HicksBiz Blog

Hicks on Biz: Climate change — the Alberta solution By GRAHAM HICKS, first published EDMONTON SUN, May 15, 2020

The virus may dominate the headlines, but Alberta’s biggest battle still looms. If we do not gain the “social licence” to produce environmentally acceptable oil and gas, we might as well pack up and leave Alberta now rather than later. We face a staggering enemy, outnumbered even within Canada by those in provinces like  Quebec, Ontario, B.C. Those who believe fossil fuels must be phased out and replaced by renewable energy if the Earth is not to turn into one giant, overheated Sahara Desert. It is hugely frustrating, because Alberta is a world leader in “de-carbonizing” our oil and gas production, in creating products from fossil fuels WITHOUT releasing CO2 into the air. There is a little snowball happening, about 45 kilometres northeast of Edmonton. STORY CONTINUES BELOW A little snowball that must grow into an avalanche of positive proof: That the processing of oil and gas can be as pure and clean as driven snow. Coming up shortly are anno ... Read the rest of entry »

Hicks on Biz: Why a post-COVID-19 real estate collapse is not going to happen By Graham Hicks first published: May 8, 2020

Edmonton's housing market started out strong in March, but ended with an overall decline of two per cent compared to last year because of the COVID-19 pandemic.File Predictions of doom in the post-COVID Canadian real estate market have to be questioned … as do visions of sunshine and roses. On the gloom side, analysts argue COVID will be the straw that breaks the back of Vancouver and Toronto’s real estate prices, prices that have defied normal cycles by going up, up, up over the last 20 years with no major corrections. A real-estate crash in those two cities would send the Canadian economy reeling – a knock-out punch on top of the financial burden caused by the COVID crisis. A more convincing counter-argument says the financial storm will be minor. Thanks to COVID spending by governments, especially shoring up banks, things will return to “normal” (with way more debt, but nobody seems to care) in a year’s time. A sobering statistic: Until a few years ago, rea ... Read the rest of entry »

Hicks on Biz: Northern Alberta’s pot industry — the euphoria is gone, but the buzz isn’t bad By Graham Hicks, first published EDMONTON SUN, May 2, 2020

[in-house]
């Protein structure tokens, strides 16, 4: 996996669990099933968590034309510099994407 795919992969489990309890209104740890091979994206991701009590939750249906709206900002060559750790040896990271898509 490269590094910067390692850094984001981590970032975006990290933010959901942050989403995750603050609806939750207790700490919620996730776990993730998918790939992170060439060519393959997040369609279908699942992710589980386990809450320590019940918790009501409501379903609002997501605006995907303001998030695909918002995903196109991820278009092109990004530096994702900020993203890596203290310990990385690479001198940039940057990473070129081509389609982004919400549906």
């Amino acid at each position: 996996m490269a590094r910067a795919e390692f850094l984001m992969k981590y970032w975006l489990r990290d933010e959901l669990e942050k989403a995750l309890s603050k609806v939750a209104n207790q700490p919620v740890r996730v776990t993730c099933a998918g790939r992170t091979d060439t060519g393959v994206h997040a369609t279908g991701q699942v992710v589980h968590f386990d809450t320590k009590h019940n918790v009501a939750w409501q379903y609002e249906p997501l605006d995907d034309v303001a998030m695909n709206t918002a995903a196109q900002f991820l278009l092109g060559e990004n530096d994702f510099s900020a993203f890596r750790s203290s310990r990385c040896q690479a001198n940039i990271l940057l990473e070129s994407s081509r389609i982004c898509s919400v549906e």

Staff harvests cannabis at the Freedom Cannabis facility in Acheson, Alberta on Sept. 21, 2019.David_Bloom / Postmedia With all eyes on the COVID-19 crisis, the fledgling Northern Alberta cannabis industry has been slowly crawling toward some degree of normalcy. There are now 125 cannabis retail stores in Metropolitan Edmonton, which were allowed to stay open during the virus-combating lock-down (subject to COVID distancing and other preventative measures). Surprise, surprise, cannabis product sales have jumped, an estimated 20 per cent bump over expect ations. If every night is a Saturday night … While analysts gloomily say the gross revenue from 2020 Canada’s country-wide pot sales won’t  be close to pre-COVID  forecasts of $3.5 billion, and more likely at $2.5 billion, things are not so dire on the local scene. STORY CONTINUES BELOW A container of buds at the SpiritLeaf cannabis bud bar retail store in Edmonton on July 12, 201 ... Read the rest of entry »

Hicks on Biz: Prosperity will return after COVID-19, but will we still be around? By Graham Hicks, first published EDMONTON SUN, April 24, 2020

Chief Jim Badger said Sucker Creek First Nation is well prepared to deal with the single COVID-19 case since the individual was infected from a connection in High Prairie and is now self-isolating.NIAID-RML / THE ASSOCIATED PRESS Despite the current COVID-19 and oil/gas malaise, Alberta has survived and eventually prospered after every economic downtown since it became a province in 1905, and even before that, through the boom-bust cycles of the 19th Century fur trade totally dependent on the whims of European haberdashery. “Of course we’ll recover,” says a retired friend. “But will I be around to see it?” BUY AT THE BOTTOM, SELL AT THE TOP The bad news is the stock market crash a few weeks ago. The good news – never talked about – are the careful investors who kept a chunk of their holdings in cash and are now happily buying blue-chip stocks at a fraction of their 2019 prices. For all the complexities, stock market investment follows a predicta ... Read the rest of entry »